So if you have been wondering what happened to Taylor Dayne, you might enjoy this, but in a nutshell, she's doing just fine, thank you! 

Rosy the Reviewer says...this is one of those "what I have learned" books so if you are a celebrity gossip maven you might be disappointed (I was), but if you like to hear about a celebrity finding happiness, this is for you!

Thanks for reading!

See you next Friday


"Toy Story 4"


The Week in Reviews

(What To See and What To Avoid)

as well as

the latest on

"My 1001 Movies I Must See

Before I Die Project" 

If you enjoyed this post, feel free to click on the share buttons to share it on Facebook, Twitter, Pinterest and LinkedIn, email it to your friends and LIKE me on Facebook at 

Check your local library for DVDs and books mentioned.

Next time you are wondering whether or not to watch a particular film, check out my reviews on IMDB (The International Movie Database). 

Go to, find the movie you are interested in.  Scroll down below the synopsis and the listings for the director, writer and main stars to where it says "Reviews" and click on "Critics" - If I have reviewed that film, you will find Rosy the Reviewer alphabetically on the list.

Friday, July 5, 2019

"Yesterday" and The Week in Reviews

[I review the Beatles-inspired film "Yesterday" as well as DVDs "Cold Pursuit" and "The Mustang."  The Book of the Week is "Furious Hours: Murder, Fraud, and the Last Trial of Harper Lee" by Casey Cep.  I also bring you up-to-date with "My 1001 Movies I Must See Before I Die Project" with Fritz Lang's "Secret Beyond the Door."]


Struggling singer/songwriter Jack Malik (Himesh Patel) gets hit by a truck and when he wakes up, he discovers he is in an alternate universe -- where the Beatles never existed!

Young Jack has been toiling as a singer/songwriter for years, ever since he won a talent contest as a young boy.  He busks, he sings in dive bars, he writes his own songs, but nothing has happened.  His manager and friend, Ellie (Lily James), appears to be his only fan.  

So one night when things have gone badly once again, Jack announces to Ellie that he is giving it all up.  He gets out of her car (he doesn't even have a car), jumps on his bike and heads home with every intention of giving up singing and songwriting and going back to teaching.  But wouldn't you know.  On his way home, there is a massive world-wide power outage, Jack gets hit by a bus and when he wakes up things are different.  At first he doesn't notice.  Yes, he is in the hospital and has lost two front teeth, but everything seems like it is going on as before except one day at lunch with friends, Ellie gives him a new guitar since his was smashed in the accident.  "Play something," the friends shout.  So Jack starts to play the Beatles' song "Yesterday." Instead of singing along, his friends look quizzical and in awe.

"When did you write that?" Ellie asks.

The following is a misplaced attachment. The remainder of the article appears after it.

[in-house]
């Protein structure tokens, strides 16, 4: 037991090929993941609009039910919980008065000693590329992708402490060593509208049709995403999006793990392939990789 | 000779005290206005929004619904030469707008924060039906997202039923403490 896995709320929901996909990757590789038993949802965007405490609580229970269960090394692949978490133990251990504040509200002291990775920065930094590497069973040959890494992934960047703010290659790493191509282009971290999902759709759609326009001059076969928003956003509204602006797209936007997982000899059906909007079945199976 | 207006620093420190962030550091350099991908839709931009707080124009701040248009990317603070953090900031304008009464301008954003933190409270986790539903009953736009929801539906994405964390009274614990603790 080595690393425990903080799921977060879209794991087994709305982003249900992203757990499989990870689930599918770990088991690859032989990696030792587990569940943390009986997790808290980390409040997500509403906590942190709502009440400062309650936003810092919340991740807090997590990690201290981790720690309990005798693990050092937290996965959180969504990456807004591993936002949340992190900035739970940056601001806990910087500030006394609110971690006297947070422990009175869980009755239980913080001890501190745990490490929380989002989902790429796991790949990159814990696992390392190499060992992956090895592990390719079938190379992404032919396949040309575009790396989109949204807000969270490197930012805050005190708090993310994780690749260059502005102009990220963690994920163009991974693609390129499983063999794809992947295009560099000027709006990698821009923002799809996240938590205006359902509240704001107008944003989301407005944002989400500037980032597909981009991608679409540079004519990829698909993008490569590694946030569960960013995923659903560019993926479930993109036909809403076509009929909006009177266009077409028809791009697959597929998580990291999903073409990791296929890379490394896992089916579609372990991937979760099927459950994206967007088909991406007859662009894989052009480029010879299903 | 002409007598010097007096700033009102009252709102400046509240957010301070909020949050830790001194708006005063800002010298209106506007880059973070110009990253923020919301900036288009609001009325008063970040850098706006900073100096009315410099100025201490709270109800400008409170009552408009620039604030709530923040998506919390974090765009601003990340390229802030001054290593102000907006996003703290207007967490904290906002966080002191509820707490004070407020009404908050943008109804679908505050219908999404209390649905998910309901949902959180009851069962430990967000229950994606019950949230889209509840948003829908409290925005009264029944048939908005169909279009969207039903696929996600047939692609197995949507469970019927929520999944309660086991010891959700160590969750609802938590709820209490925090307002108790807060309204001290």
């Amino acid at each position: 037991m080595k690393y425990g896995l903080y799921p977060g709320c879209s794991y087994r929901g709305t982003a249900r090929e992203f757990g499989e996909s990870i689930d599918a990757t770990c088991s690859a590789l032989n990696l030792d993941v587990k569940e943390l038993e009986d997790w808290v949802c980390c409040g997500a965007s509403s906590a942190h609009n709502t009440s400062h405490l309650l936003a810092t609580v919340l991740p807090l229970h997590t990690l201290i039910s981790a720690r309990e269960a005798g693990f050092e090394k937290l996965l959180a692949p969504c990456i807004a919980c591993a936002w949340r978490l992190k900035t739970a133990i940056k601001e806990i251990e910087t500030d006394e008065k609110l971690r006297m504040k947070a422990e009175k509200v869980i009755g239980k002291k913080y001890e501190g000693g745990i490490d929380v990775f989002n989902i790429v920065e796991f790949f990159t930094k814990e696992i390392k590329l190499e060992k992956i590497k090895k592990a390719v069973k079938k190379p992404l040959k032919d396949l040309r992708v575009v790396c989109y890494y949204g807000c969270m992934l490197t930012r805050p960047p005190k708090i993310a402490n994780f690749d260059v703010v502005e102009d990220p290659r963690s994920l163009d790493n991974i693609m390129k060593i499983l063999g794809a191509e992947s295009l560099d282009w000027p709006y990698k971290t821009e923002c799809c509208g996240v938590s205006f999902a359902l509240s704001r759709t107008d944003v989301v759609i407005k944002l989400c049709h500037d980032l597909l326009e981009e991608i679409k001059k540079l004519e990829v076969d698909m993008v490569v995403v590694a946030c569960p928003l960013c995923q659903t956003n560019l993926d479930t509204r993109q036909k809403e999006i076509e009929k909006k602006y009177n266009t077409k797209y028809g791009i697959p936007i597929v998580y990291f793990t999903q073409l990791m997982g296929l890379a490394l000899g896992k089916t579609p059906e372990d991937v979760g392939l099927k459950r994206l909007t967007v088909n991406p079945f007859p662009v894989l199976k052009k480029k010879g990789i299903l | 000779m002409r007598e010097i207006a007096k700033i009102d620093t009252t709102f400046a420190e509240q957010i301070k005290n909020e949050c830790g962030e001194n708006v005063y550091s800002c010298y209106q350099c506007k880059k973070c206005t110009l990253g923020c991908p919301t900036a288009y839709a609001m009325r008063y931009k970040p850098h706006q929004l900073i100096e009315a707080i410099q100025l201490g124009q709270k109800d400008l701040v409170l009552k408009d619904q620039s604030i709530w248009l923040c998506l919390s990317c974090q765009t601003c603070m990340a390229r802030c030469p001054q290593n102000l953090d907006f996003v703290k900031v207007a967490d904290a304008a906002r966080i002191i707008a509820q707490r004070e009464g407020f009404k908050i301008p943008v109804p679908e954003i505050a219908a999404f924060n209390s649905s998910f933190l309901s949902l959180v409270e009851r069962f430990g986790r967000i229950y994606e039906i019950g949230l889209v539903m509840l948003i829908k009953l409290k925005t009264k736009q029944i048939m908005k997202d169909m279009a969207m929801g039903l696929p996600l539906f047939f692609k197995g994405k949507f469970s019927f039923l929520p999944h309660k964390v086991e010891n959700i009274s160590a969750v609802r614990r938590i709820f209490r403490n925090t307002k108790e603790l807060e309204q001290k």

Jack replies, " I didn't.  Paul McCartney wrote it, the Beatles wrote it."


He rushes home and looks up "Beatles" on his computer.  Only "beetles" shows up. Long story short, Jack discovers that not only has no one heard of the Beatles, the Beatles never existed.  Well, cigarettes, Coca Cola and Oasis have also been erased from everyone's memories, too, but maybe that's not a bad thing.

So after much confusion and soul-searching, Jack gets the bright idea that he can learn all of the Beatles songs and pass them off as his.  He feels guilty about it but fame is a strange bedfellow. It has a difficult allure.

Ed Sheeran shows up as a fan and there is also a side story about Ellie loving Jack all along, an unrequited love thing.  He has just been too tied up in his push for recognition and fame to notice that he really loved her, too, but we all saw that coming a mile away.

But there is also a twist at the end that I did not see coming, and you will either say "Of course," or you might think "cheesy." And you might also wonder if the Beatles songs would really have the same resonance today if we were hearing them now for the first time. It doesn't matter.  Director Danny Boyle and writer Richard Curtis (who also wrote "Love, Actually"and "Four Weddings and a Funeral") are clearly Beatles fans and want us to be too.  It's an unabashed fantasy homage where we wonder what the world would have been like without The Beatles.  I can't imagine.

This is yet another movie where a knock on the head puts our hero or heroine into an alternate reality and we must suspend our disbelief ("I feel Pretty," "Isn't it Romantic," "What Men Want," "Overboard" - and these are just the ones produced within the last couple of years!) Starting to be a sort of cliche?  Yes, but boy did I love this movie!  I didn't mind suspending my disbelief for this one, one bit!

Besides the Beatles, another obsession of mine is the long-running British soap "Eastenders" and that's where I first saw Patel, who starred on that show for several years playing a sort of sad sack kid. This is his feature film debut and he is great, the same sad sack character he played on "Eastenders," but he does sad sack very well.  And he can sing!  And who doesn't love Lily James?  From "Downton Abbey" to "Cinderella" to "Mama Mia! Here We Go Again," she is a sweet, engaging screen presence.  My one criticism is Kate McKinnon, who plays an American money hungry music agent.   I usually like her because I think her schtick is funny, and I get what Boyle and Curtis were trying to say about the music industry, but she over plays here and it is grating against the more subdued performances of the rest of the cast.